The moment of sibling togetherness was just a moment, as at 5:40 one of the pair took off flying toward the turtle pond, soaring and circling. Coming back? No, circling about again. Oh and, the other is also in the air. Things were confusing for a minute or two, as one tried to keep the hawks in sight even as they flew behind trees and then back out. And is that a crow that's now chasing one of them?

And unfortunately, that was it. By 5:45, the flesglings had disappeared somewhere west and perhaps north of the turtle pond, perhaps up toward Saint Luke's or somewhere over the dog run. I made a couple more passes about, checking the sidewalks along Morningside Drive up to 116th St, and the block of 110th St. over to Manhattan Ave., and of course around the softball diamond again, but no luck. By 6:20 it was time to leave and get something to eat.

July 24, 2006

7/23-7/24, Hawkwatching

Divine Red-Tailed Hawk in Morningside Park
Little brother on the branch stump, July 24.

Not much time to work on pix and text the last couple days. Here's some text now and hopefully more photos soon.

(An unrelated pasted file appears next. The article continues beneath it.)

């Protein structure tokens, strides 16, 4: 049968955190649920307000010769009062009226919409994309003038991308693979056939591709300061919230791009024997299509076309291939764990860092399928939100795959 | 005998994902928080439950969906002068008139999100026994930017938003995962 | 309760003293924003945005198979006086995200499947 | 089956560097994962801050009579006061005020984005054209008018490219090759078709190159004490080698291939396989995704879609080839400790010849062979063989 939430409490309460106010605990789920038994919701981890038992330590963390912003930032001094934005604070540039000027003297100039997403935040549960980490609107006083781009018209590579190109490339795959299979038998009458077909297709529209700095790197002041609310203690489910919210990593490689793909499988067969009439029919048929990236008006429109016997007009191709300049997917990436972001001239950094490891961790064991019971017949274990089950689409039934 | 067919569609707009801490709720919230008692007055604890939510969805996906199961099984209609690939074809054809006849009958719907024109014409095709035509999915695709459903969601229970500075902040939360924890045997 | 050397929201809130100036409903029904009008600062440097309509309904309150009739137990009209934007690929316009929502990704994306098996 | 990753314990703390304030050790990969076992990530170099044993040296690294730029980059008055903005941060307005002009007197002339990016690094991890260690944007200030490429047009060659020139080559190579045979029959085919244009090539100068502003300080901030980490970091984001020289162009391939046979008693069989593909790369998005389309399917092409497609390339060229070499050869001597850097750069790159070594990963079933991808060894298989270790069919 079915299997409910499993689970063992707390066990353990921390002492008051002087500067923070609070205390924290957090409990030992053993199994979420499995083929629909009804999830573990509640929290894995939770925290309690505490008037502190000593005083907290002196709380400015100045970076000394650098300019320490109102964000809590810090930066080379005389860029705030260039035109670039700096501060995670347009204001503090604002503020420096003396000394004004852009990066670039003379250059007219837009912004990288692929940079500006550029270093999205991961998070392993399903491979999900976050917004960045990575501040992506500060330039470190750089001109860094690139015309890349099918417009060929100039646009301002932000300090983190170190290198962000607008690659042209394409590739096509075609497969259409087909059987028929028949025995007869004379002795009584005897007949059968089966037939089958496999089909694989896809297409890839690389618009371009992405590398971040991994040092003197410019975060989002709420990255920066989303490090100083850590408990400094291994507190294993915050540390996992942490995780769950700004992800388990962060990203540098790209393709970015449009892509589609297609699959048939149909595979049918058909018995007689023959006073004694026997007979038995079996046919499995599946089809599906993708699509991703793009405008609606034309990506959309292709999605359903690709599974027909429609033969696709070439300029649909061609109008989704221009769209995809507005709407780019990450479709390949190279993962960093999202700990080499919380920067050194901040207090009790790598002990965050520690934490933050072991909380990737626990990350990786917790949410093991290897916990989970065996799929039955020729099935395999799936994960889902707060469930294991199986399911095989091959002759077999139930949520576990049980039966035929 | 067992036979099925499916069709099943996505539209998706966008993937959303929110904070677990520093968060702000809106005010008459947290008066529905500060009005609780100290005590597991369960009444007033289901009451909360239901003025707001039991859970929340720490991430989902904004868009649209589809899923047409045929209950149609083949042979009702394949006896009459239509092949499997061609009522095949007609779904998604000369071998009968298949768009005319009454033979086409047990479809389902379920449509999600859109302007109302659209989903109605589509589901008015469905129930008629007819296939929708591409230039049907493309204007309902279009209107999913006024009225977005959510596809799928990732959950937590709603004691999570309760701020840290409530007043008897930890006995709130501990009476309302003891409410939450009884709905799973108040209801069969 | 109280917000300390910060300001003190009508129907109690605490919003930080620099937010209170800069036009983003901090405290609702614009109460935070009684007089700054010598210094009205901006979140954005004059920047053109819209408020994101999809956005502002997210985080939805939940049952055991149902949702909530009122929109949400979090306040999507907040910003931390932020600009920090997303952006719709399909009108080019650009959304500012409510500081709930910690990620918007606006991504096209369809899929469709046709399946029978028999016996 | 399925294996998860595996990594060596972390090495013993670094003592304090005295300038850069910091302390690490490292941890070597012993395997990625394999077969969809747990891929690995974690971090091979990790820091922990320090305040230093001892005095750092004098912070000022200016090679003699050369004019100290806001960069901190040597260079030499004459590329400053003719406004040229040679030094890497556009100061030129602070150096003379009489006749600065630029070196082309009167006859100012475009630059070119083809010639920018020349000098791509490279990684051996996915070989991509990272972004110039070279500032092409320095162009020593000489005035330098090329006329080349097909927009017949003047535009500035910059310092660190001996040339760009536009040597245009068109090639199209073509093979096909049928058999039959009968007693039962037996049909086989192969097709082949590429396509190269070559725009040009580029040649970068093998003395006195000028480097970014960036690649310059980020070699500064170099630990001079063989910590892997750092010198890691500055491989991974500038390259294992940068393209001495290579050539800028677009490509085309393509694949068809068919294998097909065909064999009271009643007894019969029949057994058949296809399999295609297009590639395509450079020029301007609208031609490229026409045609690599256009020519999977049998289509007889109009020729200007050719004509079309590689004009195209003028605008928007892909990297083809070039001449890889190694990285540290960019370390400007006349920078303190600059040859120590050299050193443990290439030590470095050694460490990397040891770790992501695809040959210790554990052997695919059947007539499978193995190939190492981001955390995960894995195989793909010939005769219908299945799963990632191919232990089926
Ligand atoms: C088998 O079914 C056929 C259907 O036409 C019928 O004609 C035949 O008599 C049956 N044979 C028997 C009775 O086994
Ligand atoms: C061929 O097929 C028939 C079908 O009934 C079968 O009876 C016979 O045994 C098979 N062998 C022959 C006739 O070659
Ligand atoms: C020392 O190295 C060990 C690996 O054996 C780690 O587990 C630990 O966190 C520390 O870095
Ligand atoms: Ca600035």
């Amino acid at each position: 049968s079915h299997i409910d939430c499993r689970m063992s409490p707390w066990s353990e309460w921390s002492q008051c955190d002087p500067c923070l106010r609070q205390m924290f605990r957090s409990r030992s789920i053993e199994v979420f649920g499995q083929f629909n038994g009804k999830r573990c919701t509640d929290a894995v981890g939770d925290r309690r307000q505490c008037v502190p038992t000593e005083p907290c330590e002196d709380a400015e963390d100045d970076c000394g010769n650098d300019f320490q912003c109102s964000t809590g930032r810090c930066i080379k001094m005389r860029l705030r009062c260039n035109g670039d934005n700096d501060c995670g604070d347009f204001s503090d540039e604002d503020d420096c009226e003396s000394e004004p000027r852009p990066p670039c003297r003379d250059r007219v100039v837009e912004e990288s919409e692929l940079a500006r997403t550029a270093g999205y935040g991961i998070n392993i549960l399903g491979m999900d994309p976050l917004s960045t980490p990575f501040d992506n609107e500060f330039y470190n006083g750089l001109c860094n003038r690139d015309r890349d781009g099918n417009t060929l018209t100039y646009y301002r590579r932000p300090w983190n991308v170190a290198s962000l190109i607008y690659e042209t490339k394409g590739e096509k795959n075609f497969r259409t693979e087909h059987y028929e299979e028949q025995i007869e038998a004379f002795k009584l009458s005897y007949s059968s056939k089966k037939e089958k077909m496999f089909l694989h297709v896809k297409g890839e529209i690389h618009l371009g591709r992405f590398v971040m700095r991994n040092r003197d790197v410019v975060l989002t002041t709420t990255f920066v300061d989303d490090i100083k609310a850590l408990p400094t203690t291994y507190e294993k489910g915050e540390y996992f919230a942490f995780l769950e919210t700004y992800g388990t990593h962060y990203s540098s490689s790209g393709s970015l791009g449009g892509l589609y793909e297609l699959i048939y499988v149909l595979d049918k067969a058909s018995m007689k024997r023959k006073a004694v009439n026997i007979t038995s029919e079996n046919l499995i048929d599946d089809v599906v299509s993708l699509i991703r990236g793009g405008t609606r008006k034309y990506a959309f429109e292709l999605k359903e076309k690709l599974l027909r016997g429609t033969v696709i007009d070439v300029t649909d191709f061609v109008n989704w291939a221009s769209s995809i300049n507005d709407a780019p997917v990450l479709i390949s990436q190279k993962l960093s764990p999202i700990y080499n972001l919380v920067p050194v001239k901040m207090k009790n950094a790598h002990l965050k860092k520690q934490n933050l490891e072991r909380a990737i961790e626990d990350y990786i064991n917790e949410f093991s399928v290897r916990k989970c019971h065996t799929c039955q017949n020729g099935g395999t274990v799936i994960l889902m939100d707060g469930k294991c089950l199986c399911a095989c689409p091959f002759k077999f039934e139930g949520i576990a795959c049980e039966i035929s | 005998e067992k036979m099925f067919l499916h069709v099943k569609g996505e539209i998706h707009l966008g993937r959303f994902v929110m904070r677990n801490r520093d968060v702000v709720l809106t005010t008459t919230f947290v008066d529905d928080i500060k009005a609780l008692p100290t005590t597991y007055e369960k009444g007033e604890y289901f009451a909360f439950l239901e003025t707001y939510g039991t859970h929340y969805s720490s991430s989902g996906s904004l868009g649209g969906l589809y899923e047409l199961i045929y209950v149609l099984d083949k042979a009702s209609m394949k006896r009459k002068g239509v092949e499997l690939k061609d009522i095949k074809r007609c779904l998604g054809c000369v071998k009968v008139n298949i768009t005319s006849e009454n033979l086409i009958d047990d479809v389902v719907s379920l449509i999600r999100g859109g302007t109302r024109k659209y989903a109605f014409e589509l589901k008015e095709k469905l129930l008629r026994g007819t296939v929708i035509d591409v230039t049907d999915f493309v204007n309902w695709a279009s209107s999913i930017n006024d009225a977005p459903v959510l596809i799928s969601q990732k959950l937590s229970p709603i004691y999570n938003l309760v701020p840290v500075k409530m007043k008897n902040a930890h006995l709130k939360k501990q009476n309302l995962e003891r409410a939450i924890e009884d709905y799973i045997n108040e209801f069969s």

But before reading further, be sure to read Bruce's comments about Saturday, July 22 and about Sunday, July 23.

Also, it seems that the New York Times took note of the Divine hawks this past week, running a photo and caption, but no article, in the Metro section on July 19. Their pic was of Isolde leaving the nest, and so I have to think it was taken a month ago and belately seeing print.

Sunday, July 23

I arrived at Morningside Park at about 5:30, and on entering the corner entrance at Morningside Drive and 110th St. immediately found Bruce, Cynthia, and two others along the goat path watching a fledgling whining for attention. The fledgling quickly flew off (too quickly for me to get any pix), heading across the park and north, perhaps up near the turtle pond but we didn't see.

Red-Tailed Hawk in Morningside Park Red-Tailed Hawk in Morningside Park

Bruce then had to leave and during his departure showed me where the other fledgling was perched in a tree over 110th St., about halfway between Morningside Dr. and Manhattan Ave. and apparently above where the two fledglings had been playing "attack the sticks" a bit earlier. That fledgling then flew to a new perch a couple trees west, and I took a few pix from the 110th St. sidewalk. Walking back into the park to see if I get some pix from the other side, I either couldn't find the fledgling again or else it had flown off in the meantime.

But a few minutes later as I was walking alongside the softball diamonds, I came across one of the neighborhood folk showing some people (1) a hawk fledgling in a tree, looking down at (2) a wild turkey stepping through the ground foliage. I'd heard many times about the turkeys in Morningside Park, but this was the first time I'd seen one of them.